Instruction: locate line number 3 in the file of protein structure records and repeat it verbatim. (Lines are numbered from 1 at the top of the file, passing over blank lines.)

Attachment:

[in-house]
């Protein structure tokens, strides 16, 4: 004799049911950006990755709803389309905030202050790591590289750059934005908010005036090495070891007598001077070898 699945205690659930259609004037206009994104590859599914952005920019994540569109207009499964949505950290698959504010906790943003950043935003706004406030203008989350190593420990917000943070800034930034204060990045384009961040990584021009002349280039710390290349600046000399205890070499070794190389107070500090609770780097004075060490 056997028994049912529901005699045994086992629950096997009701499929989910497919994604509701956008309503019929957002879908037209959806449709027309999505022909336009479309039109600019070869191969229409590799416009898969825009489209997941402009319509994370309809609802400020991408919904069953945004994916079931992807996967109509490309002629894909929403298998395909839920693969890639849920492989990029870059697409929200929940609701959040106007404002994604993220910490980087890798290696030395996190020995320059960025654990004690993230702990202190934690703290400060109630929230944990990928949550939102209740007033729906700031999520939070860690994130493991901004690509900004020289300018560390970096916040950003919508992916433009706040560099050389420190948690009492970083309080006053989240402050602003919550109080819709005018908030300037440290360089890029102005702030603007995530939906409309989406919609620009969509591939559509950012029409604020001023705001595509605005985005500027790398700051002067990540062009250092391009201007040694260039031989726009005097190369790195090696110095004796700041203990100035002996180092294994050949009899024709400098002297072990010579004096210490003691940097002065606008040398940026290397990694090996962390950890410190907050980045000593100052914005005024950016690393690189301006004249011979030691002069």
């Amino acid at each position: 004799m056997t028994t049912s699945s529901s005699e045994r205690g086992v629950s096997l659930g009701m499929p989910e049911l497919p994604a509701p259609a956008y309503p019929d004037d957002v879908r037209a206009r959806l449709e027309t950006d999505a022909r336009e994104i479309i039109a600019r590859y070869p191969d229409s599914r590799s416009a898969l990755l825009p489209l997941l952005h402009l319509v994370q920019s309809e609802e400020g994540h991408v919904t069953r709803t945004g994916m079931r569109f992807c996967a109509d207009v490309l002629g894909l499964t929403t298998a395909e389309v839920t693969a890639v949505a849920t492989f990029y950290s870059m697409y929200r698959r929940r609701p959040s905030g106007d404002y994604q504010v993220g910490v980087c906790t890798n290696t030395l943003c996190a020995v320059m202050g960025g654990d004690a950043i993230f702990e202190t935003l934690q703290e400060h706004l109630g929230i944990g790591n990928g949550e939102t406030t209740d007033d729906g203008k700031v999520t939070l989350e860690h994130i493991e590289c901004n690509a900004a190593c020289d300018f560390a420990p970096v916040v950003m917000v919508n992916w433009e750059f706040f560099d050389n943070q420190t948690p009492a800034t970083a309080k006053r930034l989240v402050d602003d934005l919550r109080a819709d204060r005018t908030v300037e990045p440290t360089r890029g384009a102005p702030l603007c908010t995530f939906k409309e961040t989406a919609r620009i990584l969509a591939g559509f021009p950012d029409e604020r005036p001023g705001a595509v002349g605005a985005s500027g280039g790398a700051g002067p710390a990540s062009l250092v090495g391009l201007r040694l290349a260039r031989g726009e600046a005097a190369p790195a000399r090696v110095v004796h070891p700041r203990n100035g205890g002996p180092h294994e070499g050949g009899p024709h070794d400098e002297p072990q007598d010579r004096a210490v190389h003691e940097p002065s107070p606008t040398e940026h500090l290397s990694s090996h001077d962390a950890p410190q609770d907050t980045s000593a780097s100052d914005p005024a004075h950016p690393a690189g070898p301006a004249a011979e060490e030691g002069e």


């Amino acid at each position: 004799m056997t028994t049912s699945s529901s005699e045994r205690g086992v629950s096997l659930g009701m499929p989910e049911l497919p994604a509701p259609a956008y309503p019929d004037d957002v879908r037209a206009r959806l449709e027309t950006d999505a022909r336009e994104i479309i039109a600019r590859y070869p191969d229409s599914r590799s416009a898969l990755l825009p489209l997941l952005h402009l319509v994370q920019s309809e609802e400020g994540h991408v919904t069953r709803t945004g994916m079931r569109f992807c996967a109509d207009v490309l002629g894909l499964t929403t298998a395909e389309v839920t693969a890639v949505a849920t492989f990029y950290s870059m697409y929200r698959r929940r609701p959040s905030g106007d404002y994604q504010v993220g910490v980087c906790t890798n290696t030395l943003c996190a020995v320059m202050g960025g654990d004690a950043i993230f702990e202190t935003l934690q703290e400060h706004l109630g929230i944990g790591n990928g949550e939102t406030t209740d007033d729906g203008k700031v999520t939070l989350e860690h994130i493991e590289c901004n690509a900004a190593c020289d300018f560390a420990p970096v916040v950003m917000v919508n992916w433009e750059f706040f560099d050389n943070q420190t948690p009492a800034t970083a309080k006053r930034l989240v402050d602003d934005l919550r109080a819709d204060r005018t908030v300037e990045p440290t360089r890029g384009a102005p702030l603007c908010t995530f939906k409309e961040t989406a919609r620009i990584l969509a591939g559509f021009p950012d029409e604020r005036p001023g705001a595509v002349g605005a985005s500027g280039g790398a700051g002067p710390a990540s062009l250092v090495g391009l201007r040694l290349a260039r031989g726009e600046a005097a190369p790195a000399r090696v110095v004796h070891p700041r203990n100035g205890g002996p180092h294994e070499g050949g009899p024709h070794d400098e002297p072990q007598d010579r004096a210490v190389h003691e940097p002065s107070p606008t040398e940026h500090l290397s990694s090996h001077d962390a950890p410190q609770d907050t980045s000593a780097s100052d914005p005024a004075h950016p690393a690189g070898p301006a004249a011979e060490e030691g002069e």